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vague thoughts about the Thing that happened last year

While my sister-in-arms has finally opened up about the Thing, I still find myself generally… not willing to. In part because one of my two New Year’s resolutions was to Not Get Sued, but also because I’m not really sure what it’d accomplish.

After the settlement and dismissal, I was desperate for people to understand why what happened, happened. Why we decided to settle after being pretty staunchly unapologetic for pretty much the entire preceding year. I did, in fact, share some of the reasoning with a few trusted people.

Almost two years since it all began and seeing Lisa’s difficulty in finding employment, I’ve given up on the notion that I have any time of future in the field. I can understand why she is persisting (and wish her all the best and success and to conquer all). My situation is somewhat different. As I’ve mentioned many times before, even before the Thing began, I was having a terrible time finding full-time employment. Very few interviews and none that went beyond the first round. My chances were really great to begin with and the Thing only convinced me that it was time to move on.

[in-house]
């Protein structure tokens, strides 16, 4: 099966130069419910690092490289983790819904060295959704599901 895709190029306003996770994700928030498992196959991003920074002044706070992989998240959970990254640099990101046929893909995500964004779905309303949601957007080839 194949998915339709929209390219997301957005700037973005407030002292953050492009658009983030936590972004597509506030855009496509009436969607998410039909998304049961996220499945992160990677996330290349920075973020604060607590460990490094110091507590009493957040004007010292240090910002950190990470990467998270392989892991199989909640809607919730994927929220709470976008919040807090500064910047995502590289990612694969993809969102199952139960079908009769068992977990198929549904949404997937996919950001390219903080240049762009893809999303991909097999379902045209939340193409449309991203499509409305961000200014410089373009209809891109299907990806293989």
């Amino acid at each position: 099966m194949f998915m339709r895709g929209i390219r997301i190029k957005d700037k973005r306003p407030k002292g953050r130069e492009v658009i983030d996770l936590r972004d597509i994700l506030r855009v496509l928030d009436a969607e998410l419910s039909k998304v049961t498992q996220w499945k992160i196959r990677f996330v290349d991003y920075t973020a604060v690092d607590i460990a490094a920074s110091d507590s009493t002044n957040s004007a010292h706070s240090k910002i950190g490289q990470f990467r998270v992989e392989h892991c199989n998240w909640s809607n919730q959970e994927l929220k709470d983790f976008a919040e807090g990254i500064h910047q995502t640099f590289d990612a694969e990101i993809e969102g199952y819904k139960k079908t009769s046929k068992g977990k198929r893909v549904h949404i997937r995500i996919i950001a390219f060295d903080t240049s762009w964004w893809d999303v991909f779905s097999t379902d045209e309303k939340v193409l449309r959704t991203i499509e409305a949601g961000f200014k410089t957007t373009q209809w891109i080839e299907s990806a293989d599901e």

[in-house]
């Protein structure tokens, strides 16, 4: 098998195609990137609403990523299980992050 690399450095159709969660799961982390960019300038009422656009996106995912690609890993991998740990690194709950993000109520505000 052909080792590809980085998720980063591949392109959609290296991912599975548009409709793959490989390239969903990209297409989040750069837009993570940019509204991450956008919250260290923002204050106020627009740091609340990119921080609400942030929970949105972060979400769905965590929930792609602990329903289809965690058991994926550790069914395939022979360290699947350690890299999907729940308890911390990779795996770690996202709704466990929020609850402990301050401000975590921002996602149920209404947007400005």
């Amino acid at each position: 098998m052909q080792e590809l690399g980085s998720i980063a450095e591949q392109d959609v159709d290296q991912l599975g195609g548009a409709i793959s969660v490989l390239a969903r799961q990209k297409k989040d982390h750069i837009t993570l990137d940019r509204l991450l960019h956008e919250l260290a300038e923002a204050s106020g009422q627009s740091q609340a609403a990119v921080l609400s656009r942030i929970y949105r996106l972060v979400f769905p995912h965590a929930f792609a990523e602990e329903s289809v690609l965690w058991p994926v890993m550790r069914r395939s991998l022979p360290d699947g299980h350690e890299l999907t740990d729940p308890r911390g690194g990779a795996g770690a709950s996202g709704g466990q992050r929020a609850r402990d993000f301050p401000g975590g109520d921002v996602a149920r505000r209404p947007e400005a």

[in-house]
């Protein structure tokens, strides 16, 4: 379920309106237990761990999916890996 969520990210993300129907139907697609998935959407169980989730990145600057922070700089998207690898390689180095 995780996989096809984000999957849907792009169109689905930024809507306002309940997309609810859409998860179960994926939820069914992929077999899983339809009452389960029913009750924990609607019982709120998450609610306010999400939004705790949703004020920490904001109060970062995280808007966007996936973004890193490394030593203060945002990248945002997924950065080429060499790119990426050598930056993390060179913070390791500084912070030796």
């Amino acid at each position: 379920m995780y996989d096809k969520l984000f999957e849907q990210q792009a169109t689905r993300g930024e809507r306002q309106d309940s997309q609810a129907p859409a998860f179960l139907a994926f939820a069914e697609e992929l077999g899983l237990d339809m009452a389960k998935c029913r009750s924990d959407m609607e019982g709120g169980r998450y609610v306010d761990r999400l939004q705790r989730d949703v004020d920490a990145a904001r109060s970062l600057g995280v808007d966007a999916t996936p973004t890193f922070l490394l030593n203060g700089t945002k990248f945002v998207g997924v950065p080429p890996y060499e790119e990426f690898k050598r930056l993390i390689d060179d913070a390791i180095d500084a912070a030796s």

I finished library school in 2012. In the four years since graduating, I’ve had two interviews for full-time positions. The last position I applied at literally had the same job title as my current one with nearly identitical responsibilities and required skills. I didn’t even get an email acknowledging that my application was received, much less an interview. If I can’t even land an interview for a position that is pretty much exactly what I’ve been doing for three years, just full-time, it’s pretty clear to me that I’m done.

And? Honestly, its kind of a relief. It wears on person to spend all this time and effort trying to find work and just not succeeding. Moreover, I am also convinced that the Anito actually have a different path for me in mind and that it is time for me to start walking it. By and large, I don’t even really consider myself a librarian anymore. I’m a philosopher and a writer1. Sometimes a publisher/editor. I know that most ppl in the field don’t know that I’ve actually been blogging a lot longer than when I started my professional blog.